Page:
Death Of A Family:An older woman with red rimmed empty eyes sat by the bed of the 40-year-old patient in 14B. I knew those eyes. I have had those eyes, those mother’s eyes, sitting by my son, in another hospital on the other side of the country. Lowering her grieving eyes, the woman quickly left her son’s room.
My position at a major metropolitan hospital was to conduct addiction medicine consults on patients admitted for diagnoses that could potentially be brought on, or exacerbated by, drug and/or alcohol use. Using the evidenced based practice of Motivational Interviewing (MI); I approached patients with respect, exploring ambivalences in order to potentially facilitate change in destructive behaviors. When a patient is in a hospital bed with the probable cause stemming from substance use and/or abuse, change is often sought.
Mr. 14B reported that he currently lived with his 72 years old mother, his father left his mother 6 years ago and his only sibling, three years younger than he, was an attorney.
“I moved in with mom after I lost my last job. ‘Bout 6 months ago. She said I could stay ‘til I get another job but I’m trying to get on disability.”
“What’s your disability?”
Mr. 14B reported that he had “figured out” his diagnosis on line and that he was trying to find a doctor to do the paper work so he could “get SSI.” The Internet can be a helpful tool, but it can be extremely dangerous in the hands and minds of the psychologically untrained.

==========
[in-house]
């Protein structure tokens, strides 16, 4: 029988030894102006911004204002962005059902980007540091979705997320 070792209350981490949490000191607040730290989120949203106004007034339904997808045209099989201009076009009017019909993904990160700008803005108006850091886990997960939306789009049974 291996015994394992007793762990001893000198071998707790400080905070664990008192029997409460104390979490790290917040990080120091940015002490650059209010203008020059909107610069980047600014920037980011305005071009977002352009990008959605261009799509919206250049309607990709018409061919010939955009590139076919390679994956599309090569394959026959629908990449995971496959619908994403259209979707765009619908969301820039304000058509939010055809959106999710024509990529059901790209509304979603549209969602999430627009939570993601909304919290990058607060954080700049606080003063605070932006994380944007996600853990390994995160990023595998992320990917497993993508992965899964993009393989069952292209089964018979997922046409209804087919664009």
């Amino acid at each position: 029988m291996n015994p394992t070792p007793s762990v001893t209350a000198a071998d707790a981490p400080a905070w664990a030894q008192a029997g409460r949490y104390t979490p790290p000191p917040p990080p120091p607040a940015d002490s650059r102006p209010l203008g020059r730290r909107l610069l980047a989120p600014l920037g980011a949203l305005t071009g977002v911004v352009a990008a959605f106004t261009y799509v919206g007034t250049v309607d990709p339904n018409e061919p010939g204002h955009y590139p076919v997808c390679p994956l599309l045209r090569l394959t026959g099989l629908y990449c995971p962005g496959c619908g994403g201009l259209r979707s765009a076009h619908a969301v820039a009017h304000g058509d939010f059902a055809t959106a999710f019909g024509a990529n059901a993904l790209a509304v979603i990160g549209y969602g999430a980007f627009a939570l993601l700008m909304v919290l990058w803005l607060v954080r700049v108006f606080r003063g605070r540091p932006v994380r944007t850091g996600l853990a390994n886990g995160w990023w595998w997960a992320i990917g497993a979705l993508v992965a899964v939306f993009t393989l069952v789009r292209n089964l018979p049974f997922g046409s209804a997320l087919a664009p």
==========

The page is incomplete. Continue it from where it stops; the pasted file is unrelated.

“What do you use?” I asked.
“Oh, when I was younger I used the usual–crystal, crack, a little heroin. Mostly I just drink now, use a little coke, some benzos when I can get ‘em.”
“So the crystal or crack hype you up and the heroin or benzos or alcohol bring you down, is that how it works?” (In the field of addiction, Benzodiazepines–Xanax, Klonopin, Ativan, etc.–are considered alcohol in a pill).
Bipolar disorder mimics this type of drug use. The patient is up, then down. He may be irritable in either phase, talk too fast, experience changes in sleep or eating patterns and may be suicidal. These can also be symptoms of drug and alcohol abuse. If properly diagnosed by a trained professional, bipolar disorder can be treated with medication and behavioral therapy.
“Tell me about your father. Does he drink? And your mother, sister?” I asked, seeking a possible biological link to the patient’s substance dependence in the Biological-Psychological-SociologicalModel of Addiction.
“Only a little, all of ‘em. My dad just thinks I’m a loser. He told my mom that she’s crazy and left her. He always wanted to kick me out and mom was afraid I’d die. My sister’s the good kid, I’m the loser.”
When a child dies, an estimated 80-90% of the parents divorce. The pain is too personal, too unbearable, often driving a wedge between the parents. Death is the one way to lose a child. Losing a child to addiction is another.
Friction in the family centers on how to pay for treatment and what type of rehab to seek. There are heated debates over what treatment really works and how much emotional support and involvement the family should give the addicted member. Then of course there is the blame game—who’s fault is it that an offspring has become an addict?